Get a cheaper one then... a decent $1000 American Strat. Back when I was a pup and my band traveled a lot... we all had two (or three) full sets of gear. The "nice enough", road worn gear is what traveled... as it was easily replacable.
 
2013-01-07 04:17:33 AM  

Pray 4 Mojo: Seriously... it's important to point out that ATA approved cases are not only designed for a certain amount of impact resistance... they are shaped to prevent hang ups and problems in the transport equipment to avoid this kind of thing.


I don't fly with any of my guitars anymore. Used to be able to carry them on and stow them in a closet but no more. If the instruments have to travel they are getting crated and freighted.
 
2013-01-07 04:17:51 AM  

Naked Singularity: You know, I'm not going to comment about whether or not this guy should have invested in an indestructable case or not, but I'm going to have to ask:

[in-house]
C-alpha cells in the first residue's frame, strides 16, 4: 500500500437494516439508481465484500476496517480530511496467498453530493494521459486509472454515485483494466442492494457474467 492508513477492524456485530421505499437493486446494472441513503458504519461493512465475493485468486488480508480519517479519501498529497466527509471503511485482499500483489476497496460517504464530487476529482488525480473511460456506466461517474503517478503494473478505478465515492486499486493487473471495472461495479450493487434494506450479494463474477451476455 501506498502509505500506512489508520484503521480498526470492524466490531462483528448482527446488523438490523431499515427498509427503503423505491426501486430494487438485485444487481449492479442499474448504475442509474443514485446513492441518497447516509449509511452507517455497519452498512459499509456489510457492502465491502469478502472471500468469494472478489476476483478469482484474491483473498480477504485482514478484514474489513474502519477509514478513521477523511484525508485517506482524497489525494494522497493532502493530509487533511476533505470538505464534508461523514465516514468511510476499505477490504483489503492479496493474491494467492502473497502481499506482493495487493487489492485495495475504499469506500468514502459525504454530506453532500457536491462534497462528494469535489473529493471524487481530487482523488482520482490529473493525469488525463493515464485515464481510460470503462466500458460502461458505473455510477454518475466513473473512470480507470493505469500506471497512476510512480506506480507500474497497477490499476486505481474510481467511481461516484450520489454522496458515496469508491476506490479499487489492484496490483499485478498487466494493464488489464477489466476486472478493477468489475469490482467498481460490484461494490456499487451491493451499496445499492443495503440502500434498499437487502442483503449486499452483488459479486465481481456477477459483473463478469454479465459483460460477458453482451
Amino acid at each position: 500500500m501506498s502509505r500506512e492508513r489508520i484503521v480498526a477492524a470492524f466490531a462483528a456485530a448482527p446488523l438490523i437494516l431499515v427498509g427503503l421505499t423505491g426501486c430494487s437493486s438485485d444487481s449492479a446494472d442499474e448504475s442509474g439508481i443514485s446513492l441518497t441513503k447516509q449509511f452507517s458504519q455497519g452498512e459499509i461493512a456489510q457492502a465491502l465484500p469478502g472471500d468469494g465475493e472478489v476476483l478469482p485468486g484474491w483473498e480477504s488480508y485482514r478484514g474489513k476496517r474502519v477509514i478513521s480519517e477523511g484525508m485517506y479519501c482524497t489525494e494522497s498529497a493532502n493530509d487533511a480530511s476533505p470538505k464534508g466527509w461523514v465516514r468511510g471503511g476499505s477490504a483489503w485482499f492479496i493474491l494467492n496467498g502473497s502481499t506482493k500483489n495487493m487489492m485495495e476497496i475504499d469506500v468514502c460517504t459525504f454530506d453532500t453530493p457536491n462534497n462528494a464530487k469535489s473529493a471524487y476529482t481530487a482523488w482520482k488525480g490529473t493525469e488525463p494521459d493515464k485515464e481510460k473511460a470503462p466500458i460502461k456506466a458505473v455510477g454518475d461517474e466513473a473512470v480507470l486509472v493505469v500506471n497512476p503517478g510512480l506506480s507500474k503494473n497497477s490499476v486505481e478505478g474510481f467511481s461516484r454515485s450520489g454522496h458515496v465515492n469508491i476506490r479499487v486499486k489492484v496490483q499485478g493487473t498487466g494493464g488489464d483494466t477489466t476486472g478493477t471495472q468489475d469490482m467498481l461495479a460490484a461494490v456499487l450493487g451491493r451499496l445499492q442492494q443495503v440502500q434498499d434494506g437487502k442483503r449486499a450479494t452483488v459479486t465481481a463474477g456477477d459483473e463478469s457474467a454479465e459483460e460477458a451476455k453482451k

What's with the idea that we should *expect* that our luggage should risk being destroyed in transit?


No... we just accept it as a reality. The other option is to ship your luggage, take only a carry on... or not fly.

And judging by the state of the industry... the third seems a popular option.
 
2013-01-07 04:18:45 AM  

Naked Singularity: You know, I'm not going to comment about whether or not this guy should have invested in an indestructable case or not, but I'm going to have to ask:

What's with the idea that we should *expect* that our luggage should risk being destroyed in transit?

Are we saying that letting a bunch of baggage handlers (and the interim mechanical systems) damage our property is a legitimately expected course of action?

Regardless of how we put these items up for travel, isn't the default expectation the one where those personnel charged with handling them are presumed to be accountable for the intact delivery of said items?